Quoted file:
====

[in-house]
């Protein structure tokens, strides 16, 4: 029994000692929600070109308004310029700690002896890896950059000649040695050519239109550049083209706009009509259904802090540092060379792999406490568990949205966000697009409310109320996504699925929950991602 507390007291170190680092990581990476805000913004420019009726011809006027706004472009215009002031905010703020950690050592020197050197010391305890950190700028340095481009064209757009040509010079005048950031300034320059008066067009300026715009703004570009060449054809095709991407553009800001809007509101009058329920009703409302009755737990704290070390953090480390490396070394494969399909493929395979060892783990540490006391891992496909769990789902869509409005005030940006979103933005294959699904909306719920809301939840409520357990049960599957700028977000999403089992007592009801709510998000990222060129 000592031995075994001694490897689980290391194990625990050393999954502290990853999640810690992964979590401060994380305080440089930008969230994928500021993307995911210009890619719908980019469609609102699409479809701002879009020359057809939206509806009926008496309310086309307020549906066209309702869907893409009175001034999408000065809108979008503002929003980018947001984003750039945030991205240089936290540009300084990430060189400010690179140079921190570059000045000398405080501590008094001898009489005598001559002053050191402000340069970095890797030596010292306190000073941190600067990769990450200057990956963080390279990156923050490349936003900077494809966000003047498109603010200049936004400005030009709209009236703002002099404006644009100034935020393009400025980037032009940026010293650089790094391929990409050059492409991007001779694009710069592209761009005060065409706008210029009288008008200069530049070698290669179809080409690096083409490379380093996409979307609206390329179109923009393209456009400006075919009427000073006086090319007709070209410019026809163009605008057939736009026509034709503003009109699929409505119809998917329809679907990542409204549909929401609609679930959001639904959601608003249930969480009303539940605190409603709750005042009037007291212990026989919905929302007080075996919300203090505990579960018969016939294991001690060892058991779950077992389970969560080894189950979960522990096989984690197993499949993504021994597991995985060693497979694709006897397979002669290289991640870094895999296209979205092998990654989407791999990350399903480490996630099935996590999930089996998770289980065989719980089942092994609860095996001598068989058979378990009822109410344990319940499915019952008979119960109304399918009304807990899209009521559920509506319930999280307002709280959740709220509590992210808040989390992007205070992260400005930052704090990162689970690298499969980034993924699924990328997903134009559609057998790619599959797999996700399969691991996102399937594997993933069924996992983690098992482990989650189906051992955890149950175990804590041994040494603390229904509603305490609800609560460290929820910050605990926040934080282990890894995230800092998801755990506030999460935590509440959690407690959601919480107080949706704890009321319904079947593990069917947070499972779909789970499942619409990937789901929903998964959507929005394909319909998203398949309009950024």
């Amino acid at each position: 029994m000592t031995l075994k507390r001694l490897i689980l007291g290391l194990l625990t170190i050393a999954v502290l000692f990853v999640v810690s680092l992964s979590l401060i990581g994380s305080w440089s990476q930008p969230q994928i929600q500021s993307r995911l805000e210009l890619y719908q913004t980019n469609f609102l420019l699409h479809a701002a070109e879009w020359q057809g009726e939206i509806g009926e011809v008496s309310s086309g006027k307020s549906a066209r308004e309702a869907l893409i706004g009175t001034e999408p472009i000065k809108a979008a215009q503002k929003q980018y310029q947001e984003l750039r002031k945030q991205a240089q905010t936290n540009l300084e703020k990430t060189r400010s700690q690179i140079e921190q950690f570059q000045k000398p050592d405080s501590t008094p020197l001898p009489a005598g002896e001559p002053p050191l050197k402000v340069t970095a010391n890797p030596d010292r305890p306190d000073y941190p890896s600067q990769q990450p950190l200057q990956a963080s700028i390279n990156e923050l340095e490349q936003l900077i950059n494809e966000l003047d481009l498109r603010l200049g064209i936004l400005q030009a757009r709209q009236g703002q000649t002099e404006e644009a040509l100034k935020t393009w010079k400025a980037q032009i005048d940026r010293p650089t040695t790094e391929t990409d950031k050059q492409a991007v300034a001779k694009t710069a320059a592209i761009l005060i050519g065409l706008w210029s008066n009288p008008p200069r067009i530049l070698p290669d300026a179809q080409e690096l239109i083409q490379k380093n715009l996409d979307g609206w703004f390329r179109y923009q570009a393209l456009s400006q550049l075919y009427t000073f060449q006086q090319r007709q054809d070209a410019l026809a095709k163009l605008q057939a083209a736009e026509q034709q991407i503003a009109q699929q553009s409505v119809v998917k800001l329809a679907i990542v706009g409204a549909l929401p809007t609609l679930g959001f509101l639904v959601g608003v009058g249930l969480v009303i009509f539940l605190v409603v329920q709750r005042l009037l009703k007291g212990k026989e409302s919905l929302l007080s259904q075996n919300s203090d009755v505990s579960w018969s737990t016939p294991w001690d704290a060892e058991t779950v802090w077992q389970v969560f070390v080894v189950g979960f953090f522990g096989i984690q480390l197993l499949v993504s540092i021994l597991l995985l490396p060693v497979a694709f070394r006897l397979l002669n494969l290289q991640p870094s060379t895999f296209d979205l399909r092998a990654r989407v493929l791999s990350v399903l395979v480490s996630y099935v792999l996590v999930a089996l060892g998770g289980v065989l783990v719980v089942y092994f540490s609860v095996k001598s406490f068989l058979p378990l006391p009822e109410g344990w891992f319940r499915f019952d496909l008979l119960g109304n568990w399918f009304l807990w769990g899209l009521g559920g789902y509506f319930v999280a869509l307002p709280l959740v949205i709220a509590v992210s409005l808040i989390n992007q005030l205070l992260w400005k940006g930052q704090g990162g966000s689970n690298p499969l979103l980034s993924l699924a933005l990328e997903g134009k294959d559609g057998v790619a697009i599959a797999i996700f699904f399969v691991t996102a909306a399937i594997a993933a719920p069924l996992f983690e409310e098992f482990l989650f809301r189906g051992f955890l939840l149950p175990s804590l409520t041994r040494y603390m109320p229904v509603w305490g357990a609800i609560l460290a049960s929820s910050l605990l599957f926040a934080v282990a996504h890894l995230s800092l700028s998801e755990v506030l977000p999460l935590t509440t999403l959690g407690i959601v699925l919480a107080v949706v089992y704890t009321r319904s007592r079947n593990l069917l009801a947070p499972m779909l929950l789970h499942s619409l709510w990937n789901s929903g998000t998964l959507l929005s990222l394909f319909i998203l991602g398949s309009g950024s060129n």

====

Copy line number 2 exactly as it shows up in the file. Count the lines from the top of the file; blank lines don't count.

């Protein structure tokens, strides 16, 4: 029994000692929600070109308004310029700690002896890896950059000649040695050519239109550049083209706009009509259904802090540092060379792999406490568990949205966000697009409310109320996504699925929950991602 507390007291170190680092990581990476805000913004420019009726011809006027706004472009215009002031905010703020950690050592020197050197010391305890950190700028340095481009064209757009040509010079005048950031300034320059008066067009300026715009703004570009060449054809095709991407553009800001809007509101009058329920009703409302009755737990704290070390953090480390490396070394494969399909493929395979060892783990540490006391891992496909769990789902869509409005005030940006979103933005294959699904909306719920809301939840409520357990049960599957700028977000999403089992007592009801709510998000990222060129 000592031995075994001694490897689980290391194990625990050393999954502290990853999640810690992964979590401060994380305080440089930008969230994928500021993307995911210009890619719908980019469609609102699409479809701002879009020359057809939206509806009926008496309310086309307020549906066209309702869907893409009175001034999408000065809108979008503002929003980018947001984003750039945030991205240089936290540009300084990430060189400010690179140079921190570059000045000398405080501590008094001898009489005598001559002053050191402000340069970095890797030596010292306190000073941190600067990769990450200057990956963080390279990156923050490349936003900077494809966000003047498109603010200049936004400005030009709209009236703002002099404006644009100034935020393009400025980037032009940026010293650089790094391929990409050059492409991007001779694009710069592209761009005060065409706008210029009288008008200069530049070698290669179809080409690096083409490379380093996409979307609206390329179109923009393209456009400006075919009427000073006086090319007709070209410019026809163009605008057939736009026509034709503003009109699929409505119809998917329809679907990542409204549909929401609609679930959001639904959601608003249930969480009303539940605190409603709750005042009037007291212990026989919905929302007080075996919300203090505990579960018969016939294991001690060892058991779950077992389970969560080894189950979960522990096989984690197993499949993504021994597991995985060693497979694709006897397979002669290289991640870094895999296209979205092998990654989407791999990350399903480490996630099935996590999930089996998770289980065989719980089942092994609860095996001598068989058979378990009822109410344990319940499915019952008979119960109304399918009304807990899209009521559920509506319930999280307002709280959740709220509590992210808040989390992007205070992260400005930052704090990162689970690298499969980034993924699924990328997903134009559609057998790619599959797999996700399969691991996102399937594997993933069924996992983690098992482990989650189906051992955890149950175990804590041994040494603390229904509603305490609800609560460290929820910050605990926040934080282990890894995230800092998801755990506030999460935590509440959690407690959601919480107080949706704890009321319904079947593990069917947070499972779909789970499942619409990937789901929903998964959507929005394909319909998203398949309009950024």